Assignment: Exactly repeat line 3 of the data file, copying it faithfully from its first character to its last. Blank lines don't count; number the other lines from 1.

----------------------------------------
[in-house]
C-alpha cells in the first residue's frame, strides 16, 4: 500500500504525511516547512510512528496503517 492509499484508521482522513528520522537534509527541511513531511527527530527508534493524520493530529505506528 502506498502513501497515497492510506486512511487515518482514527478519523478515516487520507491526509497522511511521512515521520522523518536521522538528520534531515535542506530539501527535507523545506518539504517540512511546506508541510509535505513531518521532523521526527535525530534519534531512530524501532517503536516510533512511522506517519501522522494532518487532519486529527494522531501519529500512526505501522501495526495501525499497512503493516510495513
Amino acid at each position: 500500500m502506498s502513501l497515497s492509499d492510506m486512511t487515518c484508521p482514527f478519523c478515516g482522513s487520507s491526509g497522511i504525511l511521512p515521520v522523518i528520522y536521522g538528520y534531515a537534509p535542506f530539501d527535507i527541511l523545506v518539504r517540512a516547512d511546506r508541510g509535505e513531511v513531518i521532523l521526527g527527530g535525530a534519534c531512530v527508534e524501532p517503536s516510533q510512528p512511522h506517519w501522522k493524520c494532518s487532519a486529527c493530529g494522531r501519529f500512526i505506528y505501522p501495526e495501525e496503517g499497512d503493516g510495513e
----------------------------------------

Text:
Amino acid at each position: 500500500m502506498s502513501l497515497s492509499d492510506m486512511t487515518c484508521p482514527f478519523c478515516g482522513s487520507s491526509g497522511i504525511l511521512p515521520v522523518i528520522y536521522g538528520y534531515a537534509p535542506f530539501d527535507i527541511l523545506v518539504r517540512a516547512d511546506r508541510g509535505e513531511v513531518i521532523l521526527g527527530g535525530a534519534c531512530v527508534e524501532p517503536s516510533q510512528p512511522h506517519w501522522k493524520c494532518s487532519a486529527c493530529g494522531r501519529f500512526i505506528y505501522p501495526e495501525e496503517g499497512d503493516g510495513e